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Everywhere you look buildings are awash in light and color, sound and motion, sidewalks are thick with people, across the street, the bell tower of the First Congregational church is lit. The JVS Building is covered in ever-changing images of colorful, cell-like clusters, putting me in the mind of science and biology. Kris takes photo after photo, not an easy task in a crowd, we continually point things out to one another. When we reach Great Lakes Coffee Roasting Company we stop in for a drink. In addition to serving freshly roasted, single origin, organic coffee they offer a nice selection of artisanal beer, craft cocktails and natural wines. The place is packed, the line at the register long, Kris notices two empty seats at the bar and leads me there. Scanning the drink menus, we quickly make a decision and place our order, it feels good to be sitting. The front of the building is all windows, giving one a great view of the hustle and bustle outside, Edison-style lights give the room a warm glow, exposed brick and wood plank ceiling make it cozy. Kris sips an Old Fashioned, I am enjoying a great Spanish red wine, a steady stream of customers come and go. 

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Illuminated sculptures titled Thank You, Thank You, Thank You, are grouped in front of the Max M Fisher Music Center, an up close look reveals they are made from plastic shopping bags, when we reach Parsons St, the “MaxCast” of Let’s Dance has just ended, guess we didn’t time that well! A giant waterfall cascades the length of the Bicentennial Towers, nearby, the Majestic Theater is aglow with laser, spiro-graph-like patterns in red, green, blue and yellow. The street in front is blocked off, lasers occupy lanes, as we stand there on the avenue I turn away from the show and take in the liveliness, movement and life that is becoming a regular occurrence in Detroit. The people who are here tonight reign from all over the metro, state and US, the city is becoming a destination, a place that draws individuals in with these type of events, shattering the one-sided, negative image so commonly associated with Detroit. There is an overwhelming sense of community out here tonight, and for that I am glad.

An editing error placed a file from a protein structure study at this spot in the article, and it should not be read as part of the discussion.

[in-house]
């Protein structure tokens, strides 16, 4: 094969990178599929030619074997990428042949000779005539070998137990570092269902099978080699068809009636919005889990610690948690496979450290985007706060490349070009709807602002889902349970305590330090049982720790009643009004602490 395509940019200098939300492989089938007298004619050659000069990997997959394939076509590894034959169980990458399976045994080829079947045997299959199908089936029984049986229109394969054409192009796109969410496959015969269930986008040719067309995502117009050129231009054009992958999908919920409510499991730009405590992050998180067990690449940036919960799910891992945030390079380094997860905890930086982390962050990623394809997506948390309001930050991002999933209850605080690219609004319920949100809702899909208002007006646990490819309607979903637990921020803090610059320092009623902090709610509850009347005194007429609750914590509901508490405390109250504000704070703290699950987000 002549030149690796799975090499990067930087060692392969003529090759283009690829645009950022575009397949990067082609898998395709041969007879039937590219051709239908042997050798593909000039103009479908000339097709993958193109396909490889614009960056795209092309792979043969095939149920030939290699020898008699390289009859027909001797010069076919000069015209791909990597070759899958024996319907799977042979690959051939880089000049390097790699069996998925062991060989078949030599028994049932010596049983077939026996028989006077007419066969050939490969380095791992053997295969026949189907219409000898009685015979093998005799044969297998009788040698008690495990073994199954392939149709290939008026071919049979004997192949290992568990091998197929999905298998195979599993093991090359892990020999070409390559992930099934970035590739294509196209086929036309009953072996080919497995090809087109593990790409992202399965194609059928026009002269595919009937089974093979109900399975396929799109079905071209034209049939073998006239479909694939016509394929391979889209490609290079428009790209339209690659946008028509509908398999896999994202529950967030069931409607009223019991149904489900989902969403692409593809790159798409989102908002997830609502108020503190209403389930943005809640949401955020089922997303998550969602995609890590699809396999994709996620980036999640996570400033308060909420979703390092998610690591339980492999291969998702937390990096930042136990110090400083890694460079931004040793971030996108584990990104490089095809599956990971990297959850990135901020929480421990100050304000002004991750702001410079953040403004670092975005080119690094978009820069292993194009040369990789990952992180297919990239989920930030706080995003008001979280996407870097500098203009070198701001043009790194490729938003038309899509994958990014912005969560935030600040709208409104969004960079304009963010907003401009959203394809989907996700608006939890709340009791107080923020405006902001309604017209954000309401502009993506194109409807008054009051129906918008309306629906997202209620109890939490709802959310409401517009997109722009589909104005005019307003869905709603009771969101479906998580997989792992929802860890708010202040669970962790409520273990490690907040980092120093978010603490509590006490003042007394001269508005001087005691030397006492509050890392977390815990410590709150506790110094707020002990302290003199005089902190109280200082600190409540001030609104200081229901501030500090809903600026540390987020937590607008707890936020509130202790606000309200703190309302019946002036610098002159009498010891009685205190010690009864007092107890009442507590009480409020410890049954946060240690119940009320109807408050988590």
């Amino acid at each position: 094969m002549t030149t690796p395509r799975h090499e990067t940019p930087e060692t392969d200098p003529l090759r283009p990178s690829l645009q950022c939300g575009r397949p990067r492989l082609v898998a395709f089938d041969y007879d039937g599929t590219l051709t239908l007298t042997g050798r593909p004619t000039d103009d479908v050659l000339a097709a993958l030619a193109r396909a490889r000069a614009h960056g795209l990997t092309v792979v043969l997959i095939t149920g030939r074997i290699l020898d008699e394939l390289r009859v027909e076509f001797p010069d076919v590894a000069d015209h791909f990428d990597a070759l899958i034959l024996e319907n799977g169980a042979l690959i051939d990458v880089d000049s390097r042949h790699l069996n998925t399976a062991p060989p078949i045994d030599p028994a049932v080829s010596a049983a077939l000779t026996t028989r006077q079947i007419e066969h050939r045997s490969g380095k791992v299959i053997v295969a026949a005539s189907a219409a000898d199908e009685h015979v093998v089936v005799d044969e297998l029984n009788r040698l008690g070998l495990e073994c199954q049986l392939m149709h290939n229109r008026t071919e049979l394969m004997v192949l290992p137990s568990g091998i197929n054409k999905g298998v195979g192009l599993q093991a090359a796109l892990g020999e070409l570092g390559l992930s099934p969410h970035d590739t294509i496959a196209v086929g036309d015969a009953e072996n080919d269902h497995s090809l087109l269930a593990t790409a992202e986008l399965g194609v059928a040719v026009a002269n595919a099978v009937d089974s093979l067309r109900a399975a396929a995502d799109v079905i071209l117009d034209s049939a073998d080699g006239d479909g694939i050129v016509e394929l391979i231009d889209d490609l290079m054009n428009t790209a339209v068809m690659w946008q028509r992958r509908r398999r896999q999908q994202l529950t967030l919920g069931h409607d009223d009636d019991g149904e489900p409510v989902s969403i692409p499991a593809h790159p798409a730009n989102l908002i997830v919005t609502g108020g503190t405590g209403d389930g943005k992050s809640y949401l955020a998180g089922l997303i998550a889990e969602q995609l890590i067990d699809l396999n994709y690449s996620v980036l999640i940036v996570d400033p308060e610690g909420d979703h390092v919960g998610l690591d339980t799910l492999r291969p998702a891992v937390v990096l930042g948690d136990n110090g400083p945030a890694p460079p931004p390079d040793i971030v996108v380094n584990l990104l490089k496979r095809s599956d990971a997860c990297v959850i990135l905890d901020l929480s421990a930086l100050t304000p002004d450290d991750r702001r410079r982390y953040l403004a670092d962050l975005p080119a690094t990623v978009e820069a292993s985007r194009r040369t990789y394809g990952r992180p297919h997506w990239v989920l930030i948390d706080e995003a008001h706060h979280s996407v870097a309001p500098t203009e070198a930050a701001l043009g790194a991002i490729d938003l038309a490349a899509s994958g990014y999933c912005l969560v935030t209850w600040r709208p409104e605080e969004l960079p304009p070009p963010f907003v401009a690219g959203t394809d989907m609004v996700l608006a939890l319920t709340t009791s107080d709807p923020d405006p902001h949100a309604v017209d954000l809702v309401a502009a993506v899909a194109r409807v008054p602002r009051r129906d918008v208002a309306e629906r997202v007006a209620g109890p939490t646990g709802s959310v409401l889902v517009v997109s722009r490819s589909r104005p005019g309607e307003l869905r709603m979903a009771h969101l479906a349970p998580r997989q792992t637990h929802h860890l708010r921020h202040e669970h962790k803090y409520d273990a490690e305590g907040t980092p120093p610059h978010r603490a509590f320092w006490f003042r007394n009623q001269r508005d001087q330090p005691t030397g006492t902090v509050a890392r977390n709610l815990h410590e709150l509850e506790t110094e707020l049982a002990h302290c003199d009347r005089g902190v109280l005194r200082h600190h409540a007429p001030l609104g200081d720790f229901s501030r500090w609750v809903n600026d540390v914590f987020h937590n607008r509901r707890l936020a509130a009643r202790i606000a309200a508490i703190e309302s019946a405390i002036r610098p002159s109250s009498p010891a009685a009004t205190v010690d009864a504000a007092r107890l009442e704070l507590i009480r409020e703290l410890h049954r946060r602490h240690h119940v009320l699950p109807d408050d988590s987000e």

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 Making a right on Garfield we pop in and out of MOCAD and N’ Namdi, one of the coolest installations we see is on the back of the Garfield Building, Sound Spheres. Supernatural 3D images and shapes continually evolve and blossom from one form to another, wouldn’t it be spectacular these projections were permanent? Inside the Catherdral Church of St Paul acoustic simulations are projected onto the surface of the chancel, simultaneous to the visual segment, a precision-timed audio piece composed to excite the natural acoustics of the space is pumped into the room; it’s pretty awesome sitting in the 1907 structure watching sound take form. In the courtyard outside, plastic storage containers are stacked one on top of another, lit from within they take on a mysterious glow. Retracing our steps, we make our way back to the Jeep, we pass multi-generational families, hipsters, students, 30-somethings, all gathered here to enjoy what the best of what the city offers; fun, art, new experiences, great food, excellent drink and a night on the town!